As I mentioned yesterday, I've been reading some books lately. I finally got a library fine cleared up, and have read 7 books in the past 9 days. You might say I was a bit starved of new literature!!
One of the authors I read was Lori Wick. She is a Christian author, and writes mostly romances. Browsing through the titles, it seems that much of her work historical fiction -- late 19th century mostly. To be honest, those books didn't interest me, but some of her more contemporary works did.
I read The Princess, Sophie's Heart, and White Chocolate Moments. I thoroughly enjoyed each of them. I liked Bible references and way the characters prayed frequently throughout the day. They made me want to be a better person and Christian. They've also made me look at my own beliefs and compare them to those of the author.
Another book I read was Laura Jensen Walker's Miss Invisible. It's about a "big" girl who basically lives her life invisible, but things happen and she becomes visible. It's made me look at my body differently (or at least my attitude towards it), and how I treat others, and it made me LAUGH OUTLOUD. More than once. Highly entertaining. (The main character even starts a blog!! How could I NOT like it?!) It's also got some Christian themes and references, but they aren't as prevalent as in Lori Wick's books. I'll definately be looking for more from her.
One final author I want to share with you is Alice Sebold. I read The Lovely Bones. It's the (fictional) story of a girl who was murdered in 1973. The book actually starts with the day she dies, and what her heaven is like. Most of the book is her looking down on her family, and seeing how they cope with her death.
I loved it. I couldn't put it down. It was sad and captivating and intriguing. There was very little language in it, but I just loved the story. It's not like anything I've ever read before.
I had checked out another book of hers, The Almost Moon. This one........I started and didn't finish. The book starts, "When all is said and done, killing my mother came easily. Dementia, as it descends, has a way of revealing the core of the person affected by it. My mother's core was rotten like the brackish water at the bottom of a weeks-old vase of flowers."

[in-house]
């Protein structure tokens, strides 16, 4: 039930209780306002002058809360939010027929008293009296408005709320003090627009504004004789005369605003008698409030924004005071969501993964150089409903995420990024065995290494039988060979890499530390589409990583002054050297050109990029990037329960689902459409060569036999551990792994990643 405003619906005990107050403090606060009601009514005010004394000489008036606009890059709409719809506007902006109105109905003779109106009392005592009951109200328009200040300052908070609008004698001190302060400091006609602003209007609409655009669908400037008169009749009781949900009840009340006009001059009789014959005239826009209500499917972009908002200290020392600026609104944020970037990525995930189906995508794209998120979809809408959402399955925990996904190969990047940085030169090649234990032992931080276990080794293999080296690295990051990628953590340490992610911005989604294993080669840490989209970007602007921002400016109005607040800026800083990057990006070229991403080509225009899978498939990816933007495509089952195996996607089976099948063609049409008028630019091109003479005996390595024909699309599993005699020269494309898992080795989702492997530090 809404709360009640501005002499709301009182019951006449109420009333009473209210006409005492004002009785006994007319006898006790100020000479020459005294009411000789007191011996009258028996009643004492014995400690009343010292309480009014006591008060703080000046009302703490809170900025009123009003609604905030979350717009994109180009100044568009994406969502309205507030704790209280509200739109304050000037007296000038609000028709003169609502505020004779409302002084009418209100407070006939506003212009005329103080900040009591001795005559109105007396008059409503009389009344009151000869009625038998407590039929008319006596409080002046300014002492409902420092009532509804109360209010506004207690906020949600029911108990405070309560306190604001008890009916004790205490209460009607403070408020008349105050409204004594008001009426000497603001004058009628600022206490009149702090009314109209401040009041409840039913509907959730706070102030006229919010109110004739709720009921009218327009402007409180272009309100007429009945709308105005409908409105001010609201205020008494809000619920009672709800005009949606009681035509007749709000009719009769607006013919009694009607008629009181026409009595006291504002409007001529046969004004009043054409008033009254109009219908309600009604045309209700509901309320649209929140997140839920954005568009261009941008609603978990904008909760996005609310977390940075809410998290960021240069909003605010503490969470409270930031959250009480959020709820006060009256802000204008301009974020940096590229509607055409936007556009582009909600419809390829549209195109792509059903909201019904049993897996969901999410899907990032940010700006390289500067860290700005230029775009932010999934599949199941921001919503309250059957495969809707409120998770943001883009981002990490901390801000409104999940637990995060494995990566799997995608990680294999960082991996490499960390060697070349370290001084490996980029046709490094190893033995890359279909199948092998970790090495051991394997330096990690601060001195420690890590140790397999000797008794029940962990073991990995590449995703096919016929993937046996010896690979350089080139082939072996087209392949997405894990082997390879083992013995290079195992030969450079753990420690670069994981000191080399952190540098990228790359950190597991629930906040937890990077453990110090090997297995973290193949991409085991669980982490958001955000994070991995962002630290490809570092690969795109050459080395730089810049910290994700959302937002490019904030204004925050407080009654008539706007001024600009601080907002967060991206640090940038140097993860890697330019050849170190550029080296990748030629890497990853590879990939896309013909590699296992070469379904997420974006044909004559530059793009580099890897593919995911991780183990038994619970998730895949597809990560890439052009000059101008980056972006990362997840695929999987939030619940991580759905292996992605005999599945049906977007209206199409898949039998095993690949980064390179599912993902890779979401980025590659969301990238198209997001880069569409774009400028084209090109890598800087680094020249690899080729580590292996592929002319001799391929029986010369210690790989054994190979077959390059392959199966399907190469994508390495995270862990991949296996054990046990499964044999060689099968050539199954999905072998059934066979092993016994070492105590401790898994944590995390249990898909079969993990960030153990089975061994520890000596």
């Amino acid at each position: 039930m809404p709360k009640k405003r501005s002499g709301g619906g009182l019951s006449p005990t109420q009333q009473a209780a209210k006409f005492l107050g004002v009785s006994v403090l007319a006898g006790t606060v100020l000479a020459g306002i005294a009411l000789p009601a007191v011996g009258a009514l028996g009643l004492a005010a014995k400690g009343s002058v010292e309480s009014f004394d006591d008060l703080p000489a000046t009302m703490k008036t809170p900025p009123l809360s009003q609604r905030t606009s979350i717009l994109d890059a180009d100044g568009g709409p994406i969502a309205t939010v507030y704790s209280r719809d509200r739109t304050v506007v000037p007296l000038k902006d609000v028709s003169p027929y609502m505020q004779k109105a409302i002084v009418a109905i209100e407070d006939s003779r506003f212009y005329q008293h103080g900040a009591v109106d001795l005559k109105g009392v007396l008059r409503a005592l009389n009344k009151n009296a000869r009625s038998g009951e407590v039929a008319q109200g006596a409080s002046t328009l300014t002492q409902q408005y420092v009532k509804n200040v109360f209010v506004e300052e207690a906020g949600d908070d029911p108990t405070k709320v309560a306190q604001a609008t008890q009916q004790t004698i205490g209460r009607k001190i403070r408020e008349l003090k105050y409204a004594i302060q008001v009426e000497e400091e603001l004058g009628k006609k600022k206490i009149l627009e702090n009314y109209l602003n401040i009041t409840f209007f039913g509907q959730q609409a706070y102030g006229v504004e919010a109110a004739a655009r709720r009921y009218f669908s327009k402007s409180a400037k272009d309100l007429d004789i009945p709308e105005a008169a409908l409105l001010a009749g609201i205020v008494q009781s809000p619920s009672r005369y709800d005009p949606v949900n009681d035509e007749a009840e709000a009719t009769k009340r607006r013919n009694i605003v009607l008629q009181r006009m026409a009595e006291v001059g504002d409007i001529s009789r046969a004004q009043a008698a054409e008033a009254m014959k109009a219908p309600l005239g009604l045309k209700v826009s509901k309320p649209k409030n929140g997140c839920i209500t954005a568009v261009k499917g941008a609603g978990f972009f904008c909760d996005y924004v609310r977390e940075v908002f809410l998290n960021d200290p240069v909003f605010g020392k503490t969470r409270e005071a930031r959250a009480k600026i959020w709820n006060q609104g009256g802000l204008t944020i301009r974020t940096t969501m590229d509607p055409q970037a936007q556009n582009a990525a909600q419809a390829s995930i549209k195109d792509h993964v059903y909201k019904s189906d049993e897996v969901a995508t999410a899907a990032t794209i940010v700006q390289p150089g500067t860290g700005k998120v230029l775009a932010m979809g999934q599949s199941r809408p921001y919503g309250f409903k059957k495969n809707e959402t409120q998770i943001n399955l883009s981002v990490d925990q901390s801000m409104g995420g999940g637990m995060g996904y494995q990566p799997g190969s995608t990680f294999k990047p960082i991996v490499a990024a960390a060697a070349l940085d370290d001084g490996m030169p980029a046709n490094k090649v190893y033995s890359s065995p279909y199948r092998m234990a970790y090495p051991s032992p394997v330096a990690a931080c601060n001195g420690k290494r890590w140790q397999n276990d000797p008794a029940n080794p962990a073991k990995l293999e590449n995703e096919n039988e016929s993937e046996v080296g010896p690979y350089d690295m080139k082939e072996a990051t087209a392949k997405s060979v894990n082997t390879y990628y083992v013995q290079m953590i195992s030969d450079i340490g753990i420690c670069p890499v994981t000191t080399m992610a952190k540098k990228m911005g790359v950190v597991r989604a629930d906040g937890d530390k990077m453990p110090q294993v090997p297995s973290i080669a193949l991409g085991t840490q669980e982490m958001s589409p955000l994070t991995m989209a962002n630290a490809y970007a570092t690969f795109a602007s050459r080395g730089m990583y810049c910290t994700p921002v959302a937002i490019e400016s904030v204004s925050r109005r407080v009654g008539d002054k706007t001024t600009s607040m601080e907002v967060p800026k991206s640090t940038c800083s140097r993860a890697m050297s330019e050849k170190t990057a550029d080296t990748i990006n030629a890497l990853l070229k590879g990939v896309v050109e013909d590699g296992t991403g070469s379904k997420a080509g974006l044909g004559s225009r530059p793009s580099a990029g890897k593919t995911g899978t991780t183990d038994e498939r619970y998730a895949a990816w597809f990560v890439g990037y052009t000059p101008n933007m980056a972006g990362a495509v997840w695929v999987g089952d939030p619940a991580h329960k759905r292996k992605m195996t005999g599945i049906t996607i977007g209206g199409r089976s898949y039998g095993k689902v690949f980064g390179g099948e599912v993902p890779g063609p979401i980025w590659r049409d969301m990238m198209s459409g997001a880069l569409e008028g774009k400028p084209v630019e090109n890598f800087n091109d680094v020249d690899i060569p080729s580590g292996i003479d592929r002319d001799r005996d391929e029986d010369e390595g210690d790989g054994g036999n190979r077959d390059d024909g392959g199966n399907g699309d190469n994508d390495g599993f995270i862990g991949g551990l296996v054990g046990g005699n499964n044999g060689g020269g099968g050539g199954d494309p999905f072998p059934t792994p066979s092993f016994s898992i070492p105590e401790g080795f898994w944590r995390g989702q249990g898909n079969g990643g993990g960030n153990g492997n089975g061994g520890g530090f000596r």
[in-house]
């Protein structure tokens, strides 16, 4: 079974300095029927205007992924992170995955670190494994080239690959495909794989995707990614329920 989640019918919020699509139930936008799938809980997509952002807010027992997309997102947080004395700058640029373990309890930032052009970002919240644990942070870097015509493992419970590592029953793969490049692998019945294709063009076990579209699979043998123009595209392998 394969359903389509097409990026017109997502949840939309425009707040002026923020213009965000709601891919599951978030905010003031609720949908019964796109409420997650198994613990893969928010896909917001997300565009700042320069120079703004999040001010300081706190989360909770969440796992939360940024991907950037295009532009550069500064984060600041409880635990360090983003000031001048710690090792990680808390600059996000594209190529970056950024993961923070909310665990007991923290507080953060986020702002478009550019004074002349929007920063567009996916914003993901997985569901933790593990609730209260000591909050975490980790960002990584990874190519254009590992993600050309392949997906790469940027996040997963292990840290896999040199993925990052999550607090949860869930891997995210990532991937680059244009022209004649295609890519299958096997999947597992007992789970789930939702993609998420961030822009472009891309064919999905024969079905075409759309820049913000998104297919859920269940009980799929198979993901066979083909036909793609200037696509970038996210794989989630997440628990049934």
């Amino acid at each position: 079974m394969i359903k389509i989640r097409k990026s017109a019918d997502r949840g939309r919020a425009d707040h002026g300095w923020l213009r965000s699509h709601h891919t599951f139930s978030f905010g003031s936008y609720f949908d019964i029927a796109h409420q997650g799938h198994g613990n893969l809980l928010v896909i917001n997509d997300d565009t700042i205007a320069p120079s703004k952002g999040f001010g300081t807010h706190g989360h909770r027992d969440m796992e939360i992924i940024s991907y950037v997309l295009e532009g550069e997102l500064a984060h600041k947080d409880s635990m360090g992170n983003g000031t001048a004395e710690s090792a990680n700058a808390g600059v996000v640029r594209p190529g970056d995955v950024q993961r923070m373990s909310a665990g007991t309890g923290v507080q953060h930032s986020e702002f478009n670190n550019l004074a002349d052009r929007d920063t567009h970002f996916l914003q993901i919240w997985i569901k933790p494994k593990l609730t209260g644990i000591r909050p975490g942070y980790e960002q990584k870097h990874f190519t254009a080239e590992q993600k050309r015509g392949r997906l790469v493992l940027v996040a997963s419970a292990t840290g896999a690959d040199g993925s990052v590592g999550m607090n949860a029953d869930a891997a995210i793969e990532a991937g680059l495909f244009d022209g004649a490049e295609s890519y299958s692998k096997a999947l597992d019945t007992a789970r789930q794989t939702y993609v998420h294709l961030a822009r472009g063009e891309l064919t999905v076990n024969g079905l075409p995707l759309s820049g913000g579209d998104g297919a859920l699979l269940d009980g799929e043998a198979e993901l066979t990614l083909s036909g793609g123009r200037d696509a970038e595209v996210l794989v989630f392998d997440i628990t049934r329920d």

Despite this rather abrupt and disturbing opening, I pressed on, quite curious. It tells the story of a daughter, caring for her elderly and ill mother. But within first 30 pages, there were multiple "rough" swear words, and I just didn't like the tone of the book. It takes a lot for me to not want to finish a book, but even as it lies here in front of me, I have no desire to read further.
It would seem a common thread in these two books of hers is that of a repressed mother. Both mothers in the books had plans outside of a family. They dreamed of and briefly pursued careers. Then in the mid 1960s, they got married, started families, and ended up resenting either their husband, their children, or both, because they had to stay home.
As I started reading The Almost Moon and realized that this was going to be an even bigger theme than in The Lovely Bones, I just decided that I didn't care to read another book about a repressed mother. I'm sure it happened to many, many mothers at the time, but I just didn't feel the need to read it.
I actually called my mother and told her briefly about the books. I said, "I'm just glad that you liked being a stay-at-home-mom and didn't scar me for life! Thanks for being a good mom and not making me want to swear at you!"
She laughed and said she hoped it would always be like that. I told her that I didn't think we had anything to worry about.
The next book on my list is The Poisonwood Bible. I've heard someone talk about it recently, but for the life of me can't figure out who it was. Have any of you read it? What did you think? Or what other books have you read recently?